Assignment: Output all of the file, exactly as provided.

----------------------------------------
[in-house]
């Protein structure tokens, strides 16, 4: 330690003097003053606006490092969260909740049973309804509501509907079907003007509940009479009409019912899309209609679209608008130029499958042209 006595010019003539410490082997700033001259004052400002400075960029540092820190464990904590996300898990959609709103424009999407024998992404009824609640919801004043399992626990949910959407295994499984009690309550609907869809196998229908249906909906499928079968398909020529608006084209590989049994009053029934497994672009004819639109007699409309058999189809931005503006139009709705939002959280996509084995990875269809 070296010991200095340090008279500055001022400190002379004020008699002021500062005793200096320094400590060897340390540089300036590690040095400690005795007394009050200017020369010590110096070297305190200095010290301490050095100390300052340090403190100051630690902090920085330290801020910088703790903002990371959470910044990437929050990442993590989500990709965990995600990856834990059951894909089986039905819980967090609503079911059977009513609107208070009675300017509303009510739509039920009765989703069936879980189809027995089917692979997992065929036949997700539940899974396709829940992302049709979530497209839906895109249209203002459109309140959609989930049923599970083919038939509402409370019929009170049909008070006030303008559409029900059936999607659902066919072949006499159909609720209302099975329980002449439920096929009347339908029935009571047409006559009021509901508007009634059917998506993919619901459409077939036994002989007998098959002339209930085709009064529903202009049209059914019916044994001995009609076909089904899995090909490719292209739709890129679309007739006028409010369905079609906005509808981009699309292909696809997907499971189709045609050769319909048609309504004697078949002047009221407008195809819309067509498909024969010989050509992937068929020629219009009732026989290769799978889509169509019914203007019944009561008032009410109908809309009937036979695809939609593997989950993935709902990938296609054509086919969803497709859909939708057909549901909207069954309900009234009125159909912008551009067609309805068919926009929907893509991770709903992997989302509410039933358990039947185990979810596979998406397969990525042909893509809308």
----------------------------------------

[in-house]
């Protein structure tokens, strides 16, 4: 330690003097003053606006490092969260909740049973309804509501509907079907003007509940009479009409019912899309209609679209608008130029499958042209 006595010019003539410490082997700033001259004052400002400075960029540092820190464990904590996300898990959609709103424009999407024998992404009824609640919801004043399992626990949910959407295994499984009690309550609907869809196998229908249906909906499928079968398909020529608006084209590989049994009053029934497994672009004819639109007699409309058999189809931005503006139009709705939002959280996509084995990875269809 070296010991200095340090008279500055001022400190002379004020008699002021500062005793200096320094400590060897340390540089300036590690040095400690005795007394009050200017020369010590110096070297305190200095010290301490050095100390300052340090403190100051630690902090920085330290801020910088703790903002990371959470910044990437929050990442993590989500990709965990995600990856834990059951894909089986039905819980967090609503079911059977009513609107208070009675300017509303009510739509039920009765989703069936879980189809027995089917692979997992065929036949997700539940899974396709829940992302049709979530497209839906895109249209203002459109309140959609989930049923599970083919038939509402409370019929009170049909008070006030303008559409029900059936999607659902066919072949006499159909609720209302099975329980002449439920096929009347339908029935009571047409006559009021509901508007009634059917998506993919619901459409077939036994002989007998098959002339209930085709009064529903202009049209059914019916044994001995009609076909089904899995090909490719292209739709890129679309007739006028409010369905079609906005509808981009699309292909696809997907499971189709045609050769319909048609309504004697078949002047009221407008195809819309067509498909024969010989050509992937068929020629219009009732026989290769799978889509169509019914203007019944009561008032009410109908809309009937036979695809939609593997989950993935709902990938296609054509086919969803497709859909939708057909549901909207069954309900009234009125159909912008551009067609309805068919926009929907893509991770709903992997989302509410039933358990039947185990979810596979998406397969990525042909893509809308």